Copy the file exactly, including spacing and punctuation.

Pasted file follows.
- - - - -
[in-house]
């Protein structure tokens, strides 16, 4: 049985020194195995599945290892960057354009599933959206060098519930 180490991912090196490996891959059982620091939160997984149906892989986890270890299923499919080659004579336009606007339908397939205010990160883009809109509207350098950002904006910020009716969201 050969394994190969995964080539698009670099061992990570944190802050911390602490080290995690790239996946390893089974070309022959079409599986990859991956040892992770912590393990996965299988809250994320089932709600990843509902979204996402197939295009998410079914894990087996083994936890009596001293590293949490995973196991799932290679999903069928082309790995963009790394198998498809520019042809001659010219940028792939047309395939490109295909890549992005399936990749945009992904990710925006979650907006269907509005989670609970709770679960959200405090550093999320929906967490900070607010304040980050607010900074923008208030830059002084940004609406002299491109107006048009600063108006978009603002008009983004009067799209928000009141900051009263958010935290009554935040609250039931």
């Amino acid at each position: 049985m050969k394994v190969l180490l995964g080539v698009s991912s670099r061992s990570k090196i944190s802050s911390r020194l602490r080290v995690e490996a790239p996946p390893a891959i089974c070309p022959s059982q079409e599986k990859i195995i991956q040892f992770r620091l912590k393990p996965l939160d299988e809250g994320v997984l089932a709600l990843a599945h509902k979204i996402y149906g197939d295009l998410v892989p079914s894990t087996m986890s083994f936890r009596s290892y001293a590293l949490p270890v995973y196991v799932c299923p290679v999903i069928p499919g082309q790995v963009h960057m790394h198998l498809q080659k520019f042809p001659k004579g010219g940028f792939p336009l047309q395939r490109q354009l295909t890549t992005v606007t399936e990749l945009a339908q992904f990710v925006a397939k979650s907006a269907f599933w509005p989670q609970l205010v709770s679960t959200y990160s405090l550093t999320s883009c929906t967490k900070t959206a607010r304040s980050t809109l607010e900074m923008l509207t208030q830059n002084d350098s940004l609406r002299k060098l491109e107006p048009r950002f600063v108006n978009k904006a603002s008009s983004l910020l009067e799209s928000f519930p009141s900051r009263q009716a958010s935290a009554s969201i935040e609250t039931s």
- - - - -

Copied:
[in-house]
């Protein structure tokens, strides 16, 4: 049985020194195995599945290892960057354009599933959206060098519930 180490991912090196490996891959059982620091939160997984149906892989986890270890299923499919080659004579336009606007339908397939205010990160883009809109509207350098950002904006910020009716969201 050969394994190969995964080539698009670099061992990570944190802050911390602490080290995690790239996946390893089974070309022959079409599986990859991956040892992770912590393990996965299988809250994320089932709600990843509902979204996402197939295009998410079914894990087996083994936890009596001293590293949490995973196991799932290679999903069928082309790995963009790394198998498809520019042809001659010219940028792939047309395939490109295909890549992005399936990749945009992904990710925006979650907006269907509005989670609970709770679960959200405090550093999320929906967490900070607010304040980050607010900074923008208030830059002084940004609406002299491109107006048009600063108006978009603002008009983004009067799209928000009141900051009263958010935290009554935040609250039931």
């Amino acid at each position: 049985m050969k394994v190969l180490l995964g080539v698009s991912s670099r061992s990570k090196i944190s802050s911390r020194l602490r080290v995690e490996a790239p996946p390893a891959i089974c070309p022959s059982q079409e599986k990859i195995i991956q040892f992770r620091l912590k393990p996965l939160d299988e809250g994320v997984l089932a709600l990843a599945h509902k979204i996402y149906g197939d295009l998410v892989p079914s894990t087996m986890s083994f936890r009596s290892y001293a590293l949490p270890v995973y196991v799932c299923p290679v999903i069928p499919g082309q790995v963009h960057m790394h198998l498809q080659k520019f042809p001659k004579g010219g940028f792939p336009l047309q395939r490109q354009l295909t890549t992005v606007t399936e990749l945009a339908q992904f990710v925006a397939k979650s907006a269907f599933w509005p989670q609970l205010v709770s679960t959200y990160s405090l550093t999320s883009c929906t967490k900070t959206a607010r304040s980050t809109l607010e900074m923008l509207t208030q830059n002084d350098s940004l609406r002299k060098l491109e107006p048009r950002f600063v108006n978009k904006a603002s008009s983004l910020l009067e799209s928000f519930p009141s900051r009263q009716a958010s935290a009554s969201i935040e609250t039931s």